Modular shale-gas processing could supply fuels, chemicals to U.S. at lower cost, with reduced carbon emissions
The Center for Innovative and Strategic Transformation of Alkane Resources, or CISTAR, will be led by Fabio Ribeiro, Purdue’s R. Norris and Eleanor Shreve Professor of Chemical Engineering. The center includes an academic team of researchers from Purdue, the University of New Mexico, Northwestern University, the University of Notre Dame and the University of Texas at Austin as well as partners from industry, national laboratories and national and international research organizations. CISTAR will be headquartered at Purdue’s Discovery Park.
The NSF Engineering Research Center, one of only 17 in the United States, will become operational on Aug. 1. The National Science Foundation will provide $19.75 million over five years. Industrial partners and the other universities will contribute additional funding and critical resources.
CISTAR’s approach to achieve this goal is to convert the light hydrocarbons from shale gas into chemicals and transportation fuels using a network of small, modular, portable processing plants. These modular processing plants will be located close to the wellhead.
“Until we can perfect renewable sources, we have a tremendous resource right here in the United States,” said Sangtae Kim, head of Purdue’s Davidson School of Chemical Engineering. “We can use domestic shale resources as a bridge until renewable technologies can completely support our society’s needs for chemicals and transportation fuels.”
The team has proposed a new process concept that, with innovations in catalysts, separation processes and reactor designs, is projected to be profitable at today’s energy prices and is estimated to inject at least $20 billion annually into the economy, creating many jobs in rural areas, Ribeiro said.
These new technologies will help the United States maintain its manufacturing competitiveness while reducing the cost and potential environmental risks associated with gas and natural gas liquids transportation by pipeline, trucks and rail. The CISTAR process also will result in lower carbon emissions by reducing the cost of extracting natural gas and improving energy efficiency in converting light hydrocarbons to fuels and chemicals.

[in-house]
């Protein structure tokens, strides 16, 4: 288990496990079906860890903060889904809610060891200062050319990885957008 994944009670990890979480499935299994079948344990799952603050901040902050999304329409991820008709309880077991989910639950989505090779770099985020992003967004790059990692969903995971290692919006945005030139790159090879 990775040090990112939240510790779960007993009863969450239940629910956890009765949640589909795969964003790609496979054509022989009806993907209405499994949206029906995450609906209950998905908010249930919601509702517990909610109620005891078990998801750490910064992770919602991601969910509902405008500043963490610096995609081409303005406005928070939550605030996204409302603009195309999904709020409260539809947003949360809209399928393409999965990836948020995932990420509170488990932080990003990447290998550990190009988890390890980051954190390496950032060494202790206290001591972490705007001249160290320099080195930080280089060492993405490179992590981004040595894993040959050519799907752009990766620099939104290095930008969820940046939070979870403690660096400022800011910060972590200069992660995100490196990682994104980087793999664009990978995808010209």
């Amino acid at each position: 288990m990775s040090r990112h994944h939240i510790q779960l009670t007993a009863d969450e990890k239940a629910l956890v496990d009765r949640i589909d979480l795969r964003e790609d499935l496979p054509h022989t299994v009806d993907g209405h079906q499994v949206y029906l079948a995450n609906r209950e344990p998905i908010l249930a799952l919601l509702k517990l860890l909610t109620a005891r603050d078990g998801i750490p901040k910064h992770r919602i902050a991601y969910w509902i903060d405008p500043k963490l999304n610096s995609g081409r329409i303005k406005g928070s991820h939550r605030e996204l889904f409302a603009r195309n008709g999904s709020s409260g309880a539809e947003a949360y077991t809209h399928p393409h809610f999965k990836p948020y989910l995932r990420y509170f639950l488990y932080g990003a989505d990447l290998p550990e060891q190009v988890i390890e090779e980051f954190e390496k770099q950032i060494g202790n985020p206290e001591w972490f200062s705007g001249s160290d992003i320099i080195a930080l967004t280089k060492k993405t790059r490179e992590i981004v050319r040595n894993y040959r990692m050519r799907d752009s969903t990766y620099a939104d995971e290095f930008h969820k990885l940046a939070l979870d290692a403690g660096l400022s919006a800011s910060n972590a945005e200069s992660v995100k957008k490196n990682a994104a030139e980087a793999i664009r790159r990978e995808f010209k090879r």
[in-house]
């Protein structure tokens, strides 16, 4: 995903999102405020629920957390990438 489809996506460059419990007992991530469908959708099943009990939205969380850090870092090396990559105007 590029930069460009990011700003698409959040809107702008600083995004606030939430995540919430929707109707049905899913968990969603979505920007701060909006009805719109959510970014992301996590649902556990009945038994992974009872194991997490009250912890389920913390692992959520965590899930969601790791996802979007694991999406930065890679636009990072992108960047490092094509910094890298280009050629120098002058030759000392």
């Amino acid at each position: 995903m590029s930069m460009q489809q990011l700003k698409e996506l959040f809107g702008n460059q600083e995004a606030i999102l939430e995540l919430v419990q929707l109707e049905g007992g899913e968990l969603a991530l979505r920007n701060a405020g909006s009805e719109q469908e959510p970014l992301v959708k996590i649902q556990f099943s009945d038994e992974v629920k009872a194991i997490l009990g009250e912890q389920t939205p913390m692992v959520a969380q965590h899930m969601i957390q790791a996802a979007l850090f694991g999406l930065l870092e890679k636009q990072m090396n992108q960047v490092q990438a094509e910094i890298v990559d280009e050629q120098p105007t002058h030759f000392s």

“The success of the CISTAR research will require extensive collaborations among materials scientists, chemists and engineers working in academic, industrial and national laboratories,” said Mung Chiang, Purdue’s John A. Edwardson Dean of Engineering. “Commercialization is a major goal, so industry partners are very important.”
The CISTAR research will also be linked with educational, mentoring and outreach initiatives for students at all levels. Graduate students will have opportunities to engage in multi-institution collaborative research, to mentor undergraduate and K-12 students in research, and to plan and participate in K-12 outreach events. Undergraduate students will learn about the research through coursework and educational training such as an entrepreneurship boot camp.
“CISTAR will lead the development of the next generation of highly educated and skilled engineers and inspire young scholars in STEM pathways for this new energy future,” Chiang said.
Suresh Garimella, Purdue’s executive vice president for research and partnerships, said, “CISTAR’s goal to develop new energy technologies that will contribute to the responsible and efficient use of the nation’s immense shale resources is a transformational change in the energy sector as the nation transitions from petroleum and coal to shale gas for energy production. In addition, this technology also presents global benefits and opportunities since shale deposits are found throughout the world.”
Ribeiro said, “We have a team of extraordinarily talented researchers focused on bringing to fruition new ideas that have the potential to convert a huge but still underutilized hydrocarbon resource into a responsible and efficient pathway to sustainable energy future. We are eager to see the development and commercialization of the ideas, the associated preparation of a diverse and well-educated workforce to enable their applications, and their impact on the energy scene. We are grateful to NSF and our universities and industrial partners for making this exciting opportunity possible.”